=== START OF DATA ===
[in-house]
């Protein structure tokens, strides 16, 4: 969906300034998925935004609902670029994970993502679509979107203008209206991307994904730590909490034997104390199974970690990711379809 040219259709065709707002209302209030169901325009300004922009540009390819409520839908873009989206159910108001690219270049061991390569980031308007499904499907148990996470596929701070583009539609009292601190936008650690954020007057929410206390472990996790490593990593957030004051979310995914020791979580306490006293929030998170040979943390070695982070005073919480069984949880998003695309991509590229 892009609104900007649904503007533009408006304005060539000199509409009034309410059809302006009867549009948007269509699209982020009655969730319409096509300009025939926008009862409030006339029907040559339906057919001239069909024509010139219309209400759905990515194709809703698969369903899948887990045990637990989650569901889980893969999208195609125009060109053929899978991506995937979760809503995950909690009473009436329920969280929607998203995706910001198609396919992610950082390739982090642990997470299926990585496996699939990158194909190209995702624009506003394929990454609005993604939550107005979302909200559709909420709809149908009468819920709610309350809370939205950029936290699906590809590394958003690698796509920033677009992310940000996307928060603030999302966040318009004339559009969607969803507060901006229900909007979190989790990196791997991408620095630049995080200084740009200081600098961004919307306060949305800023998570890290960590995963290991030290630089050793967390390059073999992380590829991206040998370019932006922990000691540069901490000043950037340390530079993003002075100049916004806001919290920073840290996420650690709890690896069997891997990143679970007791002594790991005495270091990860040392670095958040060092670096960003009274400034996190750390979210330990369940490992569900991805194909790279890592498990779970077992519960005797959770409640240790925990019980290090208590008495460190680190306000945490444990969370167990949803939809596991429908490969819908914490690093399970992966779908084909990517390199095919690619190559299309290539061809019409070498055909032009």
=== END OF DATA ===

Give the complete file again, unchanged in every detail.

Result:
[in-house]
């Protein structure tokens, strides 16, 4: 969906300034998925935004609902670029994970993502679509979107203008209206991307994904730590909490034997104390199974970690990711379809 040219259709065709707002209302209030169901325009300004922009540009390819409520839908873009989206159910108001690219270049061991390569980031308007499904499907148990996470596929701070583009539609009292601190936008650690954020007057929410206390472990996790490593990593957030004051979310995914020791979580306490006293929030998170040979943390070695982070005073919480069984949880998003695309991509590229 892009609104900007649904503007533009408006304005060539000199509409009034309410059809302006009867549009948007269509699209982020009655969730319409096509300009025939926008009862409030006339029907040559339906057919001239069909024509010139219309209400759905990515194709809703698969369903899948887990045990637990989650569901889980893969999208195609125009060109053929899978991506995937979760809503995950909690009473009436329920969280929607998203995706910001198609396919992610950082390739982090642990997470299926990585496996699939990158194909190209995702624009506003394929990454609005993604939550107005979302909200559709909420709809149908009468819920709610309350809370939205950029936290699906590809590394958003690698796509920033677009992310940000996307928060603030999302966040318009004339559009969607969803507060901006229900909007979190989790990196791997991408620095630049995080200084740009200081600098961004919307306060949305800023998570890290960590995963290991030290630089050793967390390059073999992380590829991206040998370019932006922990000691540069901490000043950037340390530079993003002075100049916004806001919290920073840290996420650690709890690896069997891997990143679970007791002594790991005495270091990860040392670095958040060092670096960003009274400034996190750390979210330990369940490992569900991805194909790279890592498990779970077992519960005797959770409640240790925990019980290090208590008495460190680190306000945490444990969370167990949803939809596991429908490969819908914490690093399970992966779908084909990517390199095919690619190559299309290539061809019409070498055909032009």